House Bossi A home in Cape Town
Categories: General

Spotlight Kitchens are still hard at work installing the kitchen and bedroom. I am now about 2 weeks from actually moving in. The stone is on the kitchen countertops, and most of the cabinets are constructed – the installation has been tricky, but it’s all going relatively smoothly.

I have employed the glass craftsman Simon Croft of Fusion who came around to template up the glass balustrade for my bedroom as well as the shower screens for both master and 2nd bathrooms – these should be ready in about 3 weeks.

(The gallery below is of some snaps off my phone so quality isn’t great)

 

 

Categories: General

The move-in date is getting closer!
The most asked question of this whole project is “When will it be ready?”
The real answer is probably “Never”. I think a house is never really complete and you can spend the rest of time completing it.
That said, there does come a time when you have to get it to a state that you can actually live in it. And that time is hopefully just a few weeks away.
Zimbostrading is busy installing my oak floors – the 220mm wide boards look beautiful. I have yet another decision: to oil or to varnish. Each has it pros and cons. The oil brings a natural quality to the timber while the varnish is worry free in the kitchen and bathroom areas.

Spotlight Kitchens have also been working away at all my cupboards for both my kitchen and my bedroom and they are now almost ready to install. The stone worktops are being supplied by Canata.
I also decided to install underfloor heating. While the cost of installation is relatively cheap the running costs are high. I do think that it is a vital part of a comfortable home in Cape Town despite our unusually warm winter. Dynamis helped me out with the underfloor heating.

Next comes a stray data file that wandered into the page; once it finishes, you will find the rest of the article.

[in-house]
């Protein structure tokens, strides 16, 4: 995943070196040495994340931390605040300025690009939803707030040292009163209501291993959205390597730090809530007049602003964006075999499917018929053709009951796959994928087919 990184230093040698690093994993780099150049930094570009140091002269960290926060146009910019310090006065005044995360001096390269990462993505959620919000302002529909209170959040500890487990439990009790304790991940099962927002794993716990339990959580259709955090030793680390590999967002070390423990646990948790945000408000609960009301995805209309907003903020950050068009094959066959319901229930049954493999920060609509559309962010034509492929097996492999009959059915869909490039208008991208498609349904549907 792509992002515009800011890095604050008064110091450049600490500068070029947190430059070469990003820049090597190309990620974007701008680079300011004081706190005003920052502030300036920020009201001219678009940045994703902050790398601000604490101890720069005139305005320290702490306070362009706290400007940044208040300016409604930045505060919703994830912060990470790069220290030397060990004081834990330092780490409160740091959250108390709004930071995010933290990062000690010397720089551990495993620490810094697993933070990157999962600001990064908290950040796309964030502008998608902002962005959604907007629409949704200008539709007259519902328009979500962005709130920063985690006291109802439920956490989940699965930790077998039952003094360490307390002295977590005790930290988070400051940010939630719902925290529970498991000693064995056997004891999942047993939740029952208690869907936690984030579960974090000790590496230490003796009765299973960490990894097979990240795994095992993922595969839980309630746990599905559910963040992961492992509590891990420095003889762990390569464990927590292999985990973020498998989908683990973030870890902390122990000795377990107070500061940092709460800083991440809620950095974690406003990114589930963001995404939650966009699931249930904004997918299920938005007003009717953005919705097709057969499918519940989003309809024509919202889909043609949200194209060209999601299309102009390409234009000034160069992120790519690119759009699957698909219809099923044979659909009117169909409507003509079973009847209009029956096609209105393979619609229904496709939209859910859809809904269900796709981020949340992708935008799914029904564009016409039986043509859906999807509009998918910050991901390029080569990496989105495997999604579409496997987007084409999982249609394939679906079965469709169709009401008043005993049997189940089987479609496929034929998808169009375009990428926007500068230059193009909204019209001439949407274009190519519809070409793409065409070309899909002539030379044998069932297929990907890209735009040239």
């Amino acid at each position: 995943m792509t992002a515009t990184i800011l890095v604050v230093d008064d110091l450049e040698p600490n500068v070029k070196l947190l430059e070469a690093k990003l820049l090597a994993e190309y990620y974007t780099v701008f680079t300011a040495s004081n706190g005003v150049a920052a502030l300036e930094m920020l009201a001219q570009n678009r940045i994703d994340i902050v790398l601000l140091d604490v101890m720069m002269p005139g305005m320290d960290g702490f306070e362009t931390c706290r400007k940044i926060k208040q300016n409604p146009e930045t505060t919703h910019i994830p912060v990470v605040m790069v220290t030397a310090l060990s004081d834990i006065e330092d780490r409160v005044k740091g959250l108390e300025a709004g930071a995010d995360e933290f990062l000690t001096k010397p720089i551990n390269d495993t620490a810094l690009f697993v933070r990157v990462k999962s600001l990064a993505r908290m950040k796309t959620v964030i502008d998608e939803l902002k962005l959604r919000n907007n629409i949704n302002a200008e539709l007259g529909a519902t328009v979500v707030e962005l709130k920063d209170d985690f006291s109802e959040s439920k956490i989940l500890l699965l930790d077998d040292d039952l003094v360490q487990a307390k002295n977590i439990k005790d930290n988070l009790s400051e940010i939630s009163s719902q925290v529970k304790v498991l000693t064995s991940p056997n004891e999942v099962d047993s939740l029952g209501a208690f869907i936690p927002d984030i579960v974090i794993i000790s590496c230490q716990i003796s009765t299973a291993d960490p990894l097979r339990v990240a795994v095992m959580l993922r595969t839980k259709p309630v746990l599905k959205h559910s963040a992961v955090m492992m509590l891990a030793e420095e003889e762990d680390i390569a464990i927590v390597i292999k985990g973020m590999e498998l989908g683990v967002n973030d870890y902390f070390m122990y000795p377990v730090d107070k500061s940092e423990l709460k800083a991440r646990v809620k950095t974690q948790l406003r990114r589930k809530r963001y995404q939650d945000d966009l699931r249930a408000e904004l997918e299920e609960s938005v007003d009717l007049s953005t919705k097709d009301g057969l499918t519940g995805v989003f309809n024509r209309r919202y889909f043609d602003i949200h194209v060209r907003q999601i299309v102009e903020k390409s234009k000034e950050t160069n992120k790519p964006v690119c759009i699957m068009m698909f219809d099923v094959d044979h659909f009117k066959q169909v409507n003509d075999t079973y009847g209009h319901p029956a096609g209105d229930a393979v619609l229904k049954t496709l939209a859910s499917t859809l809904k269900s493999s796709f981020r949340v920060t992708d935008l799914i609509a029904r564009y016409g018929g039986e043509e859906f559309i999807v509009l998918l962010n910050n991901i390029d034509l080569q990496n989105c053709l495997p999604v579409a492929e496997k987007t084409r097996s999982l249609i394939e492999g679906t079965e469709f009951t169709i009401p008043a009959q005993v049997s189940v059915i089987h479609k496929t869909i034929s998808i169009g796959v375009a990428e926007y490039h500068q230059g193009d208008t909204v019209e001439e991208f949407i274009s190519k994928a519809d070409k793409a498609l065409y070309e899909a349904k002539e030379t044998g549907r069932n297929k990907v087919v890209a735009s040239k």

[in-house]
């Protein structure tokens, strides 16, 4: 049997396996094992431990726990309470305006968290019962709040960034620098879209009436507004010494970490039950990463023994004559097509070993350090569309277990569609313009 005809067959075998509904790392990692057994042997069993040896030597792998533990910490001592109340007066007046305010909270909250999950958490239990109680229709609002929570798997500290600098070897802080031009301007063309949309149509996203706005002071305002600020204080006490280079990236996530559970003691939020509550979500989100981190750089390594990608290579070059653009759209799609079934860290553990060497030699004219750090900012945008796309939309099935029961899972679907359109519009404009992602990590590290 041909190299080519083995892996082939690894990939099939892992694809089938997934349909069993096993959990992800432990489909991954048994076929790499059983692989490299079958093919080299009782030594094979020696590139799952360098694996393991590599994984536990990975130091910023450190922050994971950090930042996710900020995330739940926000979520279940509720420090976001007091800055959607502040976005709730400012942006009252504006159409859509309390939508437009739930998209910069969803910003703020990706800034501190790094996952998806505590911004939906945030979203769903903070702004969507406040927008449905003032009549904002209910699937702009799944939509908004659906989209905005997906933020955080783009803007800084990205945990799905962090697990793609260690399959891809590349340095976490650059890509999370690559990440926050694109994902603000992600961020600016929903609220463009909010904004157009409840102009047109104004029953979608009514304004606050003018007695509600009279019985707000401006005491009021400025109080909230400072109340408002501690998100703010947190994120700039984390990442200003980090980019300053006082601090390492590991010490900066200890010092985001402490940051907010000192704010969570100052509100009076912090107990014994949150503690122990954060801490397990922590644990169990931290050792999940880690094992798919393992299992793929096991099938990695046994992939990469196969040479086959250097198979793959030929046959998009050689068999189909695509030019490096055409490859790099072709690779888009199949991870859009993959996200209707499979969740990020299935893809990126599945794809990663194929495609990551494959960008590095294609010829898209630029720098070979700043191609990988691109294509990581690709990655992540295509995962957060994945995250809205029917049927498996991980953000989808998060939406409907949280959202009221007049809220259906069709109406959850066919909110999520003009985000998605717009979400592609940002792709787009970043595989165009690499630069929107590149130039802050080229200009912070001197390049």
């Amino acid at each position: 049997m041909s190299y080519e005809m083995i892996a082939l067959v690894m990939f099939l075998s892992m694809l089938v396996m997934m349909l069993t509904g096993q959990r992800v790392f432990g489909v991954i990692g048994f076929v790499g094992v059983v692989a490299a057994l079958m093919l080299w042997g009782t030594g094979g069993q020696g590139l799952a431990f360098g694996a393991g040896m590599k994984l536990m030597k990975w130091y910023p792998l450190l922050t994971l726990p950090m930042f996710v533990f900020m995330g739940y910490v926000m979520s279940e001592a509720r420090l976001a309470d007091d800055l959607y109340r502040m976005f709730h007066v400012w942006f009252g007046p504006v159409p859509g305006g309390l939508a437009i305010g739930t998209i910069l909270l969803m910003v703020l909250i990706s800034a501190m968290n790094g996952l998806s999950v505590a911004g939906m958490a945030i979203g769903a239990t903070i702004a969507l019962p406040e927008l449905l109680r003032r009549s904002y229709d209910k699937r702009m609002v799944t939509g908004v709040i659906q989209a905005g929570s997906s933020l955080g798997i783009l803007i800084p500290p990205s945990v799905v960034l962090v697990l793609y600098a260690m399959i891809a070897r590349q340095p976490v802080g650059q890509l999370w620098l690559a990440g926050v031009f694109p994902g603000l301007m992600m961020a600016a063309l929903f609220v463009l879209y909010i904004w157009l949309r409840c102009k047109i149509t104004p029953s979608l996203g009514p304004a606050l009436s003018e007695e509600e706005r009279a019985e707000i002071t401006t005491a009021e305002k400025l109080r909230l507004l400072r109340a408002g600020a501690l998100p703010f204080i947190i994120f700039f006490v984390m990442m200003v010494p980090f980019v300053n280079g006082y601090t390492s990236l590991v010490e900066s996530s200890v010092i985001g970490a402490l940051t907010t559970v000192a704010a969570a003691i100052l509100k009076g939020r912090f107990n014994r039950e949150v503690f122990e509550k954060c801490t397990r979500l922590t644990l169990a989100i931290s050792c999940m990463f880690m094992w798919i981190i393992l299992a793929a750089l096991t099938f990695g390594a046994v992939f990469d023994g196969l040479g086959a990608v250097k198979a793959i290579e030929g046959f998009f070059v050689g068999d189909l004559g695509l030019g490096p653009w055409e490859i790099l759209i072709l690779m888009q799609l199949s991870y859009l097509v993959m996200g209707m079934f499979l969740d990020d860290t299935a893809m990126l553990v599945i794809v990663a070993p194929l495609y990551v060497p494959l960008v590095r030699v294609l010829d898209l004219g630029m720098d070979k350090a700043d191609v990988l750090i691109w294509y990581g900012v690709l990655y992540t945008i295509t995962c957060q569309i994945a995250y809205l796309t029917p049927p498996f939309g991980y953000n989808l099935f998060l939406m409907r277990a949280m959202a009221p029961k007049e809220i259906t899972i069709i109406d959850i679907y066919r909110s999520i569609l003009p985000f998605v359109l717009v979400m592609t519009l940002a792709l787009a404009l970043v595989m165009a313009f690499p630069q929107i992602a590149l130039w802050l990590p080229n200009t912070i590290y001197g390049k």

The painters have been working away on the walls and timber frames. The whole process is now about refining and ensuring that the house maintains its integrity and doesn’t get hidden by the wrong choice of finishes. This is is the most delicate part of the process and the most expensive.
I have resigned myself to the fact that I won’t have everything I want all at once. The garden, deck and pool will have to wait, but I have ensured that most of the interior will be complete so that when I move in I can comfortably live in the house.

 

Categories: General

As the end of year approaches the world starts its gradual wind down after a long and hard 12 months. I have been busy shooting out of Cape Town and haven’t been able to monitor the progress at my house, but needless to say there is definitely a sense that the urgency has left the building. Ceilings are being installed and there is still progress albeit slower.

My garage has now taken shape and hopefully before next week it will have a floor and a roof, but I’m not holding my breath.

I am still in a constant battle regarding the timber in my house – a word of advice to anyone deciding to install timber frames: ensure that they are well protected despite what your builder might say – the acidic content of cement damages and stains your beautiful and expensive Iroko. So make sure that you cover it all up before the plasterers begin their artistic endeavors on your walls.

The last and probably most tricky portion of the house is being built – the front window and fireplace has been shuttered and poured. It’s a complex combination of concrete bench, steel supports and a timber post. The result will hopefully be another interesting addition to the house.

With all the time I have spent away from  my house and with the multitude of decisions that lie ahead I have decided to get the help of an interior design team. More to follow.